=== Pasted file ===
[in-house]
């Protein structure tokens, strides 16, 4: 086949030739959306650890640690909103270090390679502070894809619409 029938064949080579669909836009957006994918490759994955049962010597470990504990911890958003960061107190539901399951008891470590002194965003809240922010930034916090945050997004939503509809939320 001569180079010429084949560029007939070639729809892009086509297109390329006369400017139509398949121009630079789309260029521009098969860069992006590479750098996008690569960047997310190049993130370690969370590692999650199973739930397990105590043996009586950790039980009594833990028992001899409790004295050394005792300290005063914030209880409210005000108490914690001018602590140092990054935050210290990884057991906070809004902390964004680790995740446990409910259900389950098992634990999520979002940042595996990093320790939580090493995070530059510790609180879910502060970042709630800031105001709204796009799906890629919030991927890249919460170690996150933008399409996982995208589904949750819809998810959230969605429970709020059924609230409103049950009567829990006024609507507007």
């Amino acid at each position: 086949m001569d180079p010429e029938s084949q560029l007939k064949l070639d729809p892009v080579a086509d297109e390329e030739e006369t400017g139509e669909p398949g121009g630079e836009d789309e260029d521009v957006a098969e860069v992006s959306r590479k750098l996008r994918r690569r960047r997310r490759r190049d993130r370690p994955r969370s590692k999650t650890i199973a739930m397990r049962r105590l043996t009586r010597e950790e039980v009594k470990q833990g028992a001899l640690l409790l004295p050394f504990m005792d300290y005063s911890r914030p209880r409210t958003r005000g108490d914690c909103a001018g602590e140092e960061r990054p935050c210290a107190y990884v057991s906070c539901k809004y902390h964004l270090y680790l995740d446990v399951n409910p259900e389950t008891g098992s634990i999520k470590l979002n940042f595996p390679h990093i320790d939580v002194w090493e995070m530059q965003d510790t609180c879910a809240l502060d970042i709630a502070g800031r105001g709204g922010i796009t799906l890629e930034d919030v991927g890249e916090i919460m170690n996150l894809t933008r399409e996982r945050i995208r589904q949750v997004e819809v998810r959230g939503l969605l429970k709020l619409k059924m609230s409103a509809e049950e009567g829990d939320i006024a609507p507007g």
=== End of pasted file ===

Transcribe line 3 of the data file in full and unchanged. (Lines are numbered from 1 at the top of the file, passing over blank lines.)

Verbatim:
């Amino acid at each position: 086949m001569d180079p010429e029938s084949q560029l007939k064949l070639d729809p892009v080579a086509d297109e390329e030739e006369t400017g139509e669909p398949g121009g630079e836009d789309e260029d521009v957006a098969e860069v992006s959306r590479k750098l996008r994918r690569r960047r997310r490759r190049d993130r370690p994955r969370s590692k999650t650890i199973a739930m397990r049962r105590l043996t009586r010597e950790e039980v009594k470990q833990g028992a001899l640690l409790l004295p050394f504990m005792d300290y005063s911890r914030p209880r409210t958003r005000g108490d914690c909103a001018g602590e140092e960061r990054p935050c210290a107190y990884v057991s906070c539901k809004y902390h964004l270090y680790l995740d446990v399951n409910p259900e389950t008891g098992s634990i999520k470590l979002n940042f595996p390679h990093i320790d939580v002194w090493e995070m530059q965003d510790t609180c879910a809240l502060d970042i709630a502070g800031r105001g709204g922010i796009t799906l890629e930034d919030v991927g890249e916090i919460m170690n996150l894809t933008r399409e996982r945050i995208r589904q949750v997004e819809v998810r959230g939503l969605l429970k709020l619409k059924m609230s409103a509809e049950e009567g829990d939320i006024a609507p507007g």